Technology has long been viewed as the panacea for what ails the modern marketer, especially when it comes to customer engagement. Want to better manage relationships over social media? Add a social media management tool to your marketing stack. Need to know how well you’re engaging with customers? Deploy an analytics solution and you’ll be off to the races.
This approach to technology is part of the reason marketing stacks evolved the way they did, eventually becoming an array of disconnected point solutions that fragment the customer experience and store relevant data in channel-specific silos. Now, a customer data platform (CDP) can solve the technical problem of data silos quite handily – in fact that is what the CDP is purpose-built to do. What a CDP can’t do, and what you shouldn’t expect it to do, is solve any of the underlying organizational issues like persistent data silos and a lack of organizational alignment.
Every company has data silos, and once upon a time this division of data functioned perfectly well. It allowed sales to sell, marketing to market, and service to provide service. Within those groups, different subgroups claimed ownership over yet more specific data like web metrics, the data management platform (DMP), email marketing, call center data, or the customer relationship management (CRM) system. Large organizations, like multinationals, have silos in spades – including some geographic silos based on local laws and regulations.
Most, if not all, of these siloed departments don’t like the idea of sharing data with other functions. The prevailing view is that this data is “theirs,” and they see no reason to share with anyone else. It’s common to have siloed departments – even when there is agreement that something needs to change – resist any effort to share data in a new technology deployment. I’ve heard “we’ve always done it this way” more times than I can count over the years.
To be fair, sharing data isn’t exactly easy. Each silo has built up complex data and people inter-relationships in their respective areas, making even small changes to the data or the organization take a long, long time to achieve. Sometimes the changes you must make are so complex that you’ll often get resistance from even the most ardent supporter.
In more than 30 years of deploying software, I haven’t met a single marketing technology problem that couldn’t be solved without applying a little elbow grease. No matter how complex your data, or how challenging the underlying architecture, there is no technology problem on earth that can’t be overcome. If anything, the technology side is the easy part of deploying a CDP, or any new solution, at a company with multiple data silos.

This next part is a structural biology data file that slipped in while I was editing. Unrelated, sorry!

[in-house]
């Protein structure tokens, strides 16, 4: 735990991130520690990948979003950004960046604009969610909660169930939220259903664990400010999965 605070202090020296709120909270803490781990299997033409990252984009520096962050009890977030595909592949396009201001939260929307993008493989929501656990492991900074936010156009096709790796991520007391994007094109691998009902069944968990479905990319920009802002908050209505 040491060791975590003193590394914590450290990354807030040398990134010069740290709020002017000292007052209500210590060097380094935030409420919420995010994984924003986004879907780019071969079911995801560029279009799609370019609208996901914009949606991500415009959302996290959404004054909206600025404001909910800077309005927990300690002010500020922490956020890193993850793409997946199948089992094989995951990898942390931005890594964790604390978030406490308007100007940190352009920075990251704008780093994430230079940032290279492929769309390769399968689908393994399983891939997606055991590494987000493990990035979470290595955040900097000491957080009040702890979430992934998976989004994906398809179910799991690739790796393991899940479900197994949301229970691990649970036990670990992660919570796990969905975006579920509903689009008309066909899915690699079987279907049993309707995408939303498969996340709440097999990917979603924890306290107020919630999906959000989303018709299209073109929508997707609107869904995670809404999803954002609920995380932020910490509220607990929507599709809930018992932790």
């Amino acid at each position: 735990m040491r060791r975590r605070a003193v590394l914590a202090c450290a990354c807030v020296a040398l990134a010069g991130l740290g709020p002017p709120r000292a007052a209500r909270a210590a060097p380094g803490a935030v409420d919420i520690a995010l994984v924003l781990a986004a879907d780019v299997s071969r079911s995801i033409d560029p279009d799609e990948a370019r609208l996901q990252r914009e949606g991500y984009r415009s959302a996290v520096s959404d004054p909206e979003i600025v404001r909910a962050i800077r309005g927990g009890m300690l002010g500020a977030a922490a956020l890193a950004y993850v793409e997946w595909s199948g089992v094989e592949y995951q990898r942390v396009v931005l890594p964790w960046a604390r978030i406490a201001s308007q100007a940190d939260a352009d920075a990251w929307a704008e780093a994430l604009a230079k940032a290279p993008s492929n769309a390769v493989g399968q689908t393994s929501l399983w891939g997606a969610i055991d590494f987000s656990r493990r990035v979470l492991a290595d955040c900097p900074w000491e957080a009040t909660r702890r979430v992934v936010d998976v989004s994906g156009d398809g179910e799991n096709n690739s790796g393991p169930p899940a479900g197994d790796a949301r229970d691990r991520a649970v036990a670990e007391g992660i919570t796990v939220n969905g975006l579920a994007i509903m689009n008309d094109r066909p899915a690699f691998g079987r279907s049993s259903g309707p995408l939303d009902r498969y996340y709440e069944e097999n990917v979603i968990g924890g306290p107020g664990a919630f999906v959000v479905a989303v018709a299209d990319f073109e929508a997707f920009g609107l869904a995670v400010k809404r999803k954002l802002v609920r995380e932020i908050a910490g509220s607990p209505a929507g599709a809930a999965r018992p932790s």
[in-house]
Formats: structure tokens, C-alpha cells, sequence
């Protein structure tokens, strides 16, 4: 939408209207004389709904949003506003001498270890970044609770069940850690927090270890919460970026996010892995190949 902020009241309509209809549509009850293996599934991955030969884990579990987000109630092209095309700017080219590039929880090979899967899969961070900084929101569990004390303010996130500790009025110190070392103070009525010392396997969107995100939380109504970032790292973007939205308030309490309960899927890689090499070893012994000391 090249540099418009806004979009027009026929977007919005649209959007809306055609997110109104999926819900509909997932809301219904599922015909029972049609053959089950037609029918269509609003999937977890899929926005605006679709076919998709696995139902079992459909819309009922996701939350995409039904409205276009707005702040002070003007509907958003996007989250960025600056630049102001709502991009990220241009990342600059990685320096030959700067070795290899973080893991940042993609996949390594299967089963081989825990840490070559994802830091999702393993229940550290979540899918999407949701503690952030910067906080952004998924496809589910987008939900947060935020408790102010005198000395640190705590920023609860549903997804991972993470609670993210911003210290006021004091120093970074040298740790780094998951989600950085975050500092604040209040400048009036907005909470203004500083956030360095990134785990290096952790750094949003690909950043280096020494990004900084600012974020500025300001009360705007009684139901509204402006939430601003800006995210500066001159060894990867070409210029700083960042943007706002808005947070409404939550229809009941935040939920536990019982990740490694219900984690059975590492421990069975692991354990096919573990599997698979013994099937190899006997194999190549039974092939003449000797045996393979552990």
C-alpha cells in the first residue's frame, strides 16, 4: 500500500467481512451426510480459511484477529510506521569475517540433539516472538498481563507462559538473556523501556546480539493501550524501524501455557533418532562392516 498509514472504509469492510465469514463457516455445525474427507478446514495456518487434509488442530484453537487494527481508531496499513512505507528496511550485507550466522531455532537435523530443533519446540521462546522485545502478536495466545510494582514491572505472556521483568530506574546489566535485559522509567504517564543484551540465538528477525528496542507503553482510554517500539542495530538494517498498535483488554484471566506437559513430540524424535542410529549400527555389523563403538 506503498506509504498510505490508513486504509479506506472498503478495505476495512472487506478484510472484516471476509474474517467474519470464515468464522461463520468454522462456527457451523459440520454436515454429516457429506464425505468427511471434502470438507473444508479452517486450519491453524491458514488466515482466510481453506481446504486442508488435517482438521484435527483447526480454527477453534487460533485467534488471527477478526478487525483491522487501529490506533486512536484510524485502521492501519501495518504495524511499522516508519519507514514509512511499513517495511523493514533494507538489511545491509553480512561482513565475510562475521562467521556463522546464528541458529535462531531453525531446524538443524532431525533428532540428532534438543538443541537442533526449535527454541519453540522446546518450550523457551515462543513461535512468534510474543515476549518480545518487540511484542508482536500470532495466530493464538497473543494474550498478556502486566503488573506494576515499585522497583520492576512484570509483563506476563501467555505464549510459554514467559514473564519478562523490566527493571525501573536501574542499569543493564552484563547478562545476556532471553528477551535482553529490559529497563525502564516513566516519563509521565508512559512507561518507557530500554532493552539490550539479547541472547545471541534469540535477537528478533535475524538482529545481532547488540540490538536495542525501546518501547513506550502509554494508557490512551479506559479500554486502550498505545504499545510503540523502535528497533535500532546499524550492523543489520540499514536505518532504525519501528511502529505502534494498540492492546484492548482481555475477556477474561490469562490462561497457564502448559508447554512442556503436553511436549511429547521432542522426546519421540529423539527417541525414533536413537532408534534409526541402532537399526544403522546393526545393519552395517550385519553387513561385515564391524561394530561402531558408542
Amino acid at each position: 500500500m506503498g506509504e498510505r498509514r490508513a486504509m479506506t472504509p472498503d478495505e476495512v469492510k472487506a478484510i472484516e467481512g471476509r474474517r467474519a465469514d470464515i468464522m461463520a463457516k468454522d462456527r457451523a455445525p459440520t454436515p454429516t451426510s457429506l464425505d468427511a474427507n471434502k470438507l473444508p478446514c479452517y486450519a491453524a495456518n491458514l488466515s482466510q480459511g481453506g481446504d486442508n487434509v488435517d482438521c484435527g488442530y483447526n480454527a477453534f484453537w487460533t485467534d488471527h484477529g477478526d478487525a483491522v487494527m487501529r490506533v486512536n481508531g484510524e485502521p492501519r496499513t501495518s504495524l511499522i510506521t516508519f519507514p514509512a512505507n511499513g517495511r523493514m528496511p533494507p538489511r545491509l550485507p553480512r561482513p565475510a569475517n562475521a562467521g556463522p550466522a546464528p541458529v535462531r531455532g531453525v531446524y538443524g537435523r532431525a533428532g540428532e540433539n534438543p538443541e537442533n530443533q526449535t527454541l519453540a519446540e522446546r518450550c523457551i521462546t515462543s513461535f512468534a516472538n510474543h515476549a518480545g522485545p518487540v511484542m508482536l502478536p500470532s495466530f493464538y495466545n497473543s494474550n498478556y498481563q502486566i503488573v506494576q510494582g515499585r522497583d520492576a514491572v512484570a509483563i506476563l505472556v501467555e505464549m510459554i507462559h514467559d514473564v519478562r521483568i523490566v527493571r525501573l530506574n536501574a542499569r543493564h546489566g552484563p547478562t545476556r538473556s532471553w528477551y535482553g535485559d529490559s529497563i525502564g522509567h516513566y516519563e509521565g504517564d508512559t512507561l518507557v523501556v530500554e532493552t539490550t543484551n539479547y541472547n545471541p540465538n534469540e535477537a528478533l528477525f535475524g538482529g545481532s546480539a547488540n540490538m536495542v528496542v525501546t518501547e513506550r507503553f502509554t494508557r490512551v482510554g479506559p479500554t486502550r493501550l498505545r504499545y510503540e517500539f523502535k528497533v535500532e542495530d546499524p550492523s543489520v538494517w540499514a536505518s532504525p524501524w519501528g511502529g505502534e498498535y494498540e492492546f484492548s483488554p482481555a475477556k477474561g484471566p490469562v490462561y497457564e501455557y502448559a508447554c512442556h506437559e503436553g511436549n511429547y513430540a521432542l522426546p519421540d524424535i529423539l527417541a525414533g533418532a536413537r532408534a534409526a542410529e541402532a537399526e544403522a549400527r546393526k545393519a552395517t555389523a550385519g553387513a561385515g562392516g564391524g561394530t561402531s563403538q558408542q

The more pernicious problem is organizational. There are a substantial number of entrenched interests in every company, ready to resist any encroachment on “their turf” or any initiative to take control of “their data” – regardless of any long-term benefits. Gaining organizational alignment will take a lot of negotiating on priorities, including determining who is ultimately responsible for the customer experience. CMOs tend to have the greatest success in this capacity, but only if they are given the organizational heft (and the budget) necessary to pull everyone in the same direction and strong-arm entrenched silos into sharing their data. It also works best when the CMO’s lead person on the project is a great communicator and collaborator, so that person can see the political obstacles and effectively work across the silos to get alignment.
Gaining organizational alignment is a thorny task, and one that can take a long time, but the alternative is worse. Trying to implement a CDP, or any technology, without stakeholder buy-in will cause no end of consternation – most visible in how long the project takes to finalize. Implementation will lag because other teams drag their feet, and you’ll get frustrated at the length of time it’s taking to deploy what seemed so easy during the sales cycle. I’ve even seen some companies “de-scope” the solution because certain areas of the company refuse to invest in the changes required to join the larger whole, even after they initially agreed.
You’ll also experience organizational entropy the longer the project takes. Passive resistance, where the siloed departments simply refuse to cooperate, and implementation fatigue are two of the biggest project-killers around. To add insult to injury, you could also suffer more staff turnover than you expect because of how long the project takes.
Start with fixing the organizational issues, however, and you’re likely to enjoy a much smoother implementation. Technical problems may still arise that take a long time to solve, but companies that solve their organizational issues first, and have their priorities aligned, tend to have a much easier time solving these issues than organizations that didn’t solve the internecine conflict before the technicians started implementing.
CDPs are very good at unifying data across functional and channel-specific silos to create a central point of data control for the organization; they’re the best at that, actually. But what a CDP, or any technology really, is not good for is gaining agreement from internal stakeholders on a project. If you want to succeed at any technology deployment, you must bake in the time and energy to get all the stakeholders on the same page. The alternative is trying to solve a political problem with a technology solution, and that isn’t going to help anyone.